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Two Thumbs up for the Trades

Our cars, the roads on which we drive, our houses and apartments, offices and restaurants, every chair, every shelf, every implement from our toothbrushes to our favorite coffee mugs: all of these things are the work of human hands. Some of these goods are the product of assembly lines, some the consequence of men and women of the trades who bring an array of skills to their tasks.

All of these people have an intelligence often hidden by the title of their occupation. A man in his early thirties I met only once worked in the paper mill in Canton, North Carolina. He spoke with the accent native to the hills where he lived and looked nondescript. During our conversation, however, he revealed he had bought a house at the age of seventeen – an uncle helped him with the financing – fixed it up, rented it out, and now owned upwards of twenty such houses. This same man was fascinated by the history of the American West, and used his summer vacations to visit such historic places as the Alamo and the Little Bighorn National Monument.

My son-in-law is a contractor, a skilled builder and maker of furniture. He is a bright man, quick on the uptake, who has read many of the great books and will soon be teaching Euclidian geometry in a private school. Many of his friends, both those who graduated from college and those who never attended, also work in the trades, and display an equal array of gifts aside from their jobs. Another woman in town, a homeschooling mom and a teacher in a local co-op, declined to college and instead became an auto mechanic.

Many young people, I suspect, labor under the expectations of others regarding their choice of a career. Bill’s parents encourage him to study medicine… but he loved his Scouting experiences and dreams of joining the U.S. Forest Service. Sally’s parents hope she’ll go into accounting and join the family business… but she imagines herself as a paramedic whirling around in an ambulance and saving lives.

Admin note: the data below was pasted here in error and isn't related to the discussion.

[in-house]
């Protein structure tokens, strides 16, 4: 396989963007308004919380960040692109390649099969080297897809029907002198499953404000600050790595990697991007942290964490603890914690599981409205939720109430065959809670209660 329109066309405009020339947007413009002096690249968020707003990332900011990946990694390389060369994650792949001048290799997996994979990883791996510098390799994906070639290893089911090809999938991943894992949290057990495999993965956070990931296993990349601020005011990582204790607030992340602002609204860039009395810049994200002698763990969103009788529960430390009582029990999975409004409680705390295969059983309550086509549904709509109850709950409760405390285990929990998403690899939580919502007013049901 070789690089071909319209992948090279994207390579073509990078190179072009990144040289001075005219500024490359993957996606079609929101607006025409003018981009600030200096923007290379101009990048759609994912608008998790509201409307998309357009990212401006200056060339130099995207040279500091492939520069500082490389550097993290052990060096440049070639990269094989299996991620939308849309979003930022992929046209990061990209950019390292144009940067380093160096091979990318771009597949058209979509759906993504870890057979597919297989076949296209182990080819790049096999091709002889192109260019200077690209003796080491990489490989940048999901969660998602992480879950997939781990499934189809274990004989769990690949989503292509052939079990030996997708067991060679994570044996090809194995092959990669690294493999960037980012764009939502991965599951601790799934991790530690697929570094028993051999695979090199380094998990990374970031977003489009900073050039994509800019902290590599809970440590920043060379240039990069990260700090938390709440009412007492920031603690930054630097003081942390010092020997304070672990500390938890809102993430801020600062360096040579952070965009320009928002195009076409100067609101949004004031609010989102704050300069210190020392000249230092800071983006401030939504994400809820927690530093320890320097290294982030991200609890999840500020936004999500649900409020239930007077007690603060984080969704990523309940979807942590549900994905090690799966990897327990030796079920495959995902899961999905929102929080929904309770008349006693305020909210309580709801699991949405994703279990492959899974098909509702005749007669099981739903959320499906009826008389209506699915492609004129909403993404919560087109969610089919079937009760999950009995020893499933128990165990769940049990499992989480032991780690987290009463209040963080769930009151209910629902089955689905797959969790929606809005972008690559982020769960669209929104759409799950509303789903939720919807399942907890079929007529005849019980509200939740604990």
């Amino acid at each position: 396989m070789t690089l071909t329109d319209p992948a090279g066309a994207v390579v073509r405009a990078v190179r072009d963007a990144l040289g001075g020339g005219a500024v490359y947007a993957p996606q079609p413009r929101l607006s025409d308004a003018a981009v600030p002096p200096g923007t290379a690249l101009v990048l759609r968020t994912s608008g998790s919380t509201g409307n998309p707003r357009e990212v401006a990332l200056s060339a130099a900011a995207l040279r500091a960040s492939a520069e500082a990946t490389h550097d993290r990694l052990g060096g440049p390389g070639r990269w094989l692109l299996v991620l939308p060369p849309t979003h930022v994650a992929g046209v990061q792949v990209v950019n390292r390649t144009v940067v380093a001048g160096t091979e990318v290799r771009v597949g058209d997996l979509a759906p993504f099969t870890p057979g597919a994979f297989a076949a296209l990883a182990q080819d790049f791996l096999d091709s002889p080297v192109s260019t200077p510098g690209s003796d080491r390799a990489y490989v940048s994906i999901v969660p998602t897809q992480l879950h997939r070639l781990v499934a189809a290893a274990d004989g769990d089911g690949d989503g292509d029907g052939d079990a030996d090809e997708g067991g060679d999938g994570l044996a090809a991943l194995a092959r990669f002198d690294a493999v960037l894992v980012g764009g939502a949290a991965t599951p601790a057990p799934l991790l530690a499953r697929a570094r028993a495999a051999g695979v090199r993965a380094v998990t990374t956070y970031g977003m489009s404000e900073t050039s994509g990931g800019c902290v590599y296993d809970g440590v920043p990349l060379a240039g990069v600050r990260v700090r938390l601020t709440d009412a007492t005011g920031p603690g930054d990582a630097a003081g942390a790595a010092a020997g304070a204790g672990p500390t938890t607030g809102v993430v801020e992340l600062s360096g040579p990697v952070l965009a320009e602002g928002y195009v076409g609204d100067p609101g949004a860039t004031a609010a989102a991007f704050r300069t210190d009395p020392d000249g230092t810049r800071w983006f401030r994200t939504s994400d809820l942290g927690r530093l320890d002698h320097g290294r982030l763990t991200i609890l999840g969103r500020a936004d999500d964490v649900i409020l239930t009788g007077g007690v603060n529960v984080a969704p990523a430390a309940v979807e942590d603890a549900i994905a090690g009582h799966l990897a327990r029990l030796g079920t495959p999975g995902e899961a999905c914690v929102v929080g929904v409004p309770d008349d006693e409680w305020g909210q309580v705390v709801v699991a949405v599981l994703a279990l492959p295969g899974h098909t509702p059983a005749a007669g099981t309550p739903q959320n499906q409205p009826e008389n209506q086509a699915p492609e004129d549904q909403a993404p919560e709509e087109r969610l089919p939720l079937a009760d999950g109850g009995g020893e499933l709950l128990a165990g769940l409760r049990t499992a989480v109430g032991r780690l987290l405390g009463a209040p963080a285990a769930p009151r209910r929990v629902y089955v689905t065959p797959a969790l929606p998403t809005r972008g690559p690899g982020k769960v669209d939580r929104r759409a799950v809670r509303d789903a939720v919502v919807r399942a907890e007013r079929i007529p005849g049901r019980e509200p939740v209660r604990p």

In The Curmudgeon’s Guide to Getting Ahead: Dos and Don’ts of Right Behavior, Tough Thinking, Clear Writing, and Living a Good Life, a book that should be read by young people everywhere, Charles Murray offers excellent advice on choosing a vocation. “Instead of trying to choose among specific careers,” he advises, “think first about the things you especially enjoy.” He then offers a sample list of such possibilities, such items as “You enjoy being outdoors,” “You enjoy solving puzzles,” “You enjoy security and predictability,” and “You enjoy risks.” Murray concludes with this injunction: “Once you have identified what things you instinctively enjoy, then start thinking about a career.”

The key to the “pursuit of happiness” in our work does indeed lie in discovering what we enjoy and then looking for ways to match those pursuits to a vocation.

Two Thumbs up for the Trades,” by Jeff Minick

 


Mike Rowe opens up on career, confesses “lost wonder” for skilled trades

 

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Back Row America

Had I asked people in my hometown why they were still there, I would have received the answer I heard in neighborhoods from Cairo to Amarillo to rural Ohio. They would have looked at me like I was crazy and said, “Because it is my home.”

When communities and towns are destroyed, partly because of the front row’s policies of globalization, the front row solution is, “Well, just move.” What matters is growth at all costs—even if it is brutal—and that requires everyone, always, to be economic migrants. The front row likes to say that the U.S. is a country of migrants, where people have always moved for jobs. It has been done before—the Dust Bowl, the northern migration of African Americans. But those migrations were responses to failure, not signs of success.

Back Row America, by Chris Arnade

 




America’s forgotten communities — interview with Chris Arnade | VIEWPOINT

 

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What Anti-Semites and Pro-Abortionists Have in Common

One of the problems with modern politics is that everything is expressed in terms of right and left, and everyone seems to have forgotten about right and wrong. Thus, for instance, white supremacists are considered to be on the far right, whereas Antifa activists are considered to be on the far left. You’d think, therefore, that they couldn’t be further apart in terms of their respective beliefs. And yet if love of one’s neighbor is considered good and hatred of one’s neighbor is considered bad, the white supremacists and the Antifa activists are both equally bad. They are full of hatred for those whom they consider to be their enemies and are not averse to using violence to get their way.